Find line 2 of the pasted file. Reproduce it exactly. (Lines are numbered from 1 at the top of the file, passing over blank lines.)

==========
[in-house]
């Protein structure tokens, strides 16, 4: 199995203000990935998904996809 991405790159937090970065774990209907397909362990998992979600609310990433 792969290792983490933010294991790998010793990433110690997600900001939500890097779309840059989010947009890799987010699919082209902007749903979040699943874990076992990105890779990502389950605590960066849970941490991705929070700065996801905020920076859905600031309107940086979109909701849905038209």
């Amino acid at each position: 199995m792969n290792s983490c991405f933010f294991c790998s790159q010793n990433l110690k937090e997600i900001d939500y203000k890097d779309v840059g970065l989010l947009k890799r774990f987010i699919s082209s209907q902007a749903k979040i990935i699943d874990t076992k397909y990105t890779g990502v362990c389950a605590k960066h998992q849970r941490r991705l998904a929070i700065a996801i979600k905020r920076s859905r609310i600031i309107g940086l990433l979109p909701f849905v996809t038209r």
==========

């Protein structure tokens, strides 16, 4: 199995203000990935998904996809 991405790159937090970065774990209907397909362990998992979600609310990433 792969290792983490933010294991790998010793990433110690997600900001939500890097779309840059989010947009890799987010699919082209902007749903979040699943874990076992990105890779990502389950605590960066849970941490991705929070700065996801905020920076859905600031309107940086979109909701849905038209």